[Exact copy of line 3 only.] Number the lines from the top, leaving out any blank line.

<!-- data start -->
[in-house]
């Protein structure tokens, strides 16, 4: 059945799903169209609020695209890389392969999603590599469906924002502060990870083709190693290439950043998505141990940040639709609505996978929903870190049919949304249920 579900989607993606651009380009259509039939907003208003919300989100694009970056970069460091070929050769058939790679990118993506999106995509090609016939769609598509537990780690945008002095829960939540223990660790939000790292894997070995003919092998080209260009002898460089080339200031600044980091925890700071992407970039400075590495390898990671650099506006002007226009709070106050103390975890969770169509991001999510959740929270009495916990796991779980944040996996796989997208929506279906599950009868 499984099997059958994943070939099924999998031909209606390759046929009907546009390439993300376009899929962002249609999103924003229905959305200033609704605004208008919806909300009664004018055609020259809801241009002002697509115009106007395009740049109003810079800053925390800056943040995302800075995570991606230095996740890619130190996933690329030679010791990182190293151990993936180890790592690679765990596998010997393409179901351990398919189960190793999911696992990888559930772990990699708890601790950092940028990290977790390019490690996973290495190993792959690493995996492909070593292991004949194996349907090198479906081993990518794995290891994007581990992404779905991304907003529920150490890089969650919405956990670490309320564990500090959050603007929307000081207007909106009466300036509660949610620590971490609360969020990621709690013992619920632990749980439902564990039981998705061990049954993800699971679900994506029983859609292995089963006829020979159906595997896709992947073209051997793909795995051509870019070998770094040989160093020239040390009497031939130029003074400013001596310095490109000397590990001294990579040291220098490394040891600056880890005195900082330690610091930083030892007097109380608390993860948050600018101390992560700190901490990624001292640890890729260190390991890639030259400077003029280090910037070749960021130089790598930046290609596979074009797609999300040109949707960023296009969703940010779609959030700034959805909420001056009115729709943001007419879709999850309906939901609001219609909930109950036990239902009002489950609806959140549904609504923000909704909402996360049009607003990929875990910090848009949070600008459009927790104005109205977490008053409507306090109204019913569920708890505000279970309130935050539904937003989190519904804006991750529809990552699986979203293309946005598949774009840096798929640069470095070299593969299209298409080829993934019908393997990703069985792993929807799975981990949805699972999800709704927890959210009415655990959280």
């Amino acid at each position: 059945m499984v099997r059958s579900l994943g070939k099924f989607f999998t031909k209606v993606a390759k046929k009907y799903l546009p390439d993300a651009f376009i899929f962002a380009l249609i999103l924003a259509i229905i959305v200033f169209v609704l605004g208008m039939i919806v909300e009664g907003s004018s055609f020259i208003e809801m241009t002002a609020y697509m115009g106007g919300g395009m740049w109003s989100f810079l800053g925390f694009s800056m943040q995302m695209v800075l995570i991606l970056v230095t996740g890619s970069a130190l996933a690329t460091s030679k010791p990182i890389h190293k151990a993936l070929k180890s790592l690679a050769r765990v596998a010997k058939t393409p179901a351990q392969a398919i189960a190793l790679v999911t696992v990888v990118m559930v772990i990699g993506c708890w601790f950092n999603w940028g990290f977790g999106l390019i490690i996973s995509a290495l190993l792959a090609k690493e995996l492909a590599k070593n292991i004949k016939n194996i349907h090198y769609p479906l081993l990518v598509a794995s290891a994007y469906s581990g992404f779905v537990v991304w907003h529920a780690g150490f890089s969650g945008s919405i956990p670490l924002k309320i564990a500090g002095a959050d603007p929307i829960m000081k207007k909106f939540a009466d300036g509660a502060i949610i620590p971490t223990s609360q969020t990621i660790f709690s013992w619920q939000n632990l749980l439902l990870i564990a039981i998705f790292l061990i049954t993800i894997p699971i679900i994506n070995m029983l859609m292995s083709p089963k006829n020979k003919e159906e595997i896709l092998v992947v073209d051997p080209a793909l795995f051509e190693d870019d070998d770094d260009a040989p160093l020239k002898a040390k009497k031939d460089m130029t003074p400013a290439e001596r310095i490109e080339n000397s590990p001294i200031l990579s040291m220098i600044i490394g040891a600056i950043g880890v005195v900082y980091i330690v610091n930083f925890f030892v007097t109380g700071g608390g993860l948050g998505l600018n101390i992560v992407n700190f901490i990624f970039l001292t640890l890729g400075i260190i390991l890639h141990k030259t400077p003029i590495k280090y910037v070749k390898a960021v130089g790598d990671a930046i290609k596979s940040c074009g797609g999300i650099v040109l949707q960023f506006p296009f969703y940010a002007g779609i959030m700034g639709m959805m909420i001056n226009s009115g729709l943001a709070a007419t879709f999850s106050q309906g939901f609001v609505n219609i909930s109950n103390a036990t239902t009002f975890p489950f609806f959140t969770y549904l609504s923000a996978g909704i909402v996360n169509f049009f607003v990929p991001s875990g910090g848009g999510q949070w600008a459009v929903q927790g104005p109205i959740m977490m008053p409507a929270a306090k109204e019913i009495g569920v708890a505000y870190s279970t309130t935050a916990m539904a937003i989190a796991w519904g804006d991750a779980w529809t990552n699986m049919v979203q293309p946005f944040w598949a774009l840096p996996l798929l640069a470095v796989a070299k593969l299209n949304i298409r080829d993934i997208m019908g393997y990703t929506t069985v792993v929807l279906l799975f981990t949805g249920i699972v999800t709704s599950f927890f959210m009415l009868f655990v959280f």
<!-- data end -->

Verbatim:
């Amino acid at each position: 059945m499984v099997r059958s579900l994943g070939k099924f989607f999998t031909k209606v993606a390759k046929k009907y799903l546009p390439d993300a651009f376009i899929f962002a380009l249609i999103l924003a259509i229905i959305v200033f169209v609704l605004g208008m039939i919806v909300e009664g907003s004018s055609f020259i208003e809801m241009t002002a609020y697509m115009g106007g919300g395009m740049w109003s989100f810079l800053g925390f694009s800056m943040q995302m695209v800075l995570i991606l970056v230095t996740g890619s970069a130190l996933a690329t460091s030679k010791p990182i890389h190293k151990a993936l070929k180890s790592l690679a050769r765990v596998a010997k058939t393409p179901a351990q392969a398919i189960a190793l790679v999911t696992v990888v990118m559930v772990i990699g993506c708890w601790f950092n999603w940028g990290f977790g999106l390019i490690i996973s995509a290495l190993l792959a090609k690493e995996l492909a590599k070593n292991i004949k016939n194996i349907h090198y769609p479906l081993l990518v598509a794995s290891a994007y469906s581990g992404f779905v537990v991304w907003h529920a780690g150490f890089s969650g945008s919405i956990p670490l924002k309320i564990a500090g002095a959050d603007p929307i829960m000081k207007k909106f939540a009466d300036g509660a502060i949610i620590p971490t223990s609360q969020t990621i660790f709690s013992w619920q939000n632990l749980l439902l990870i564990a039981i998705f790292l061990i049954t993800i894997p699971i679900i994506n070995m029983l859609m292995s083709p089963k006829n020979k003919e159906e595997i896709l092998v992947v073209d051997p080209a793909l795995f051509e190693d870019d070998d770094d260009a040989p160093l020239k002898a040390k009497k031939d460089m130029t003074p400013a290439e001596r310095i490109e080339n000397s590990p001294i200031l990579s040291m220098i600044i490394g040891a600056i950043g880890v005195v900082y980091i330690v610091n930083f925890f030892v007097t109380g700071g608390g993860l948050g998505l600018n101390i992560v992407n700190f901490i990624f970039l001292t640890l890729g400075i260190i390991l890639h141990k030259t400077p003029i590495k280090y910037v070749k390898a960021v130089g790598d990671a930046i290609k596979s940040c074009g797609g999300i650099v040109l949707q960023f506006p296009f969703y940010a002007g779609i959030m700034g639709m959805m909420i001056n226009s009115g729709l943001a709070a007419t879709f999850s106050q309906g939901f609001v609505n219609i909930s109950n103390a036990t239902t009002f975890p489950f609806f959140t969770y549904l609504s923000a996978g909704i909402v996360n169509f049009f607003v990929p991001s875990g910090g848009g999510q949070w600008a459009v929903q927790g104005p109205i959740m977490m008053p409507a929270a306090k109204e019913i009495g569920v708890a505000y870190s279970t309130t935050a916990m539904a937003i989190a796991w519904g804006d991750a779980w529809t990552n699986m049919v979203q293309p946005f944040w598949a774009l840096p996996l798929l640069a470095v796989a070299k593969l299209n949304i298409r080829d993934i997208m019908g393997y990703t929506t069985v792993v929807l279906l799975f981990t949805g249920i699972v999800t709704s599950f927890f959210m009415l009868f655990v959280f």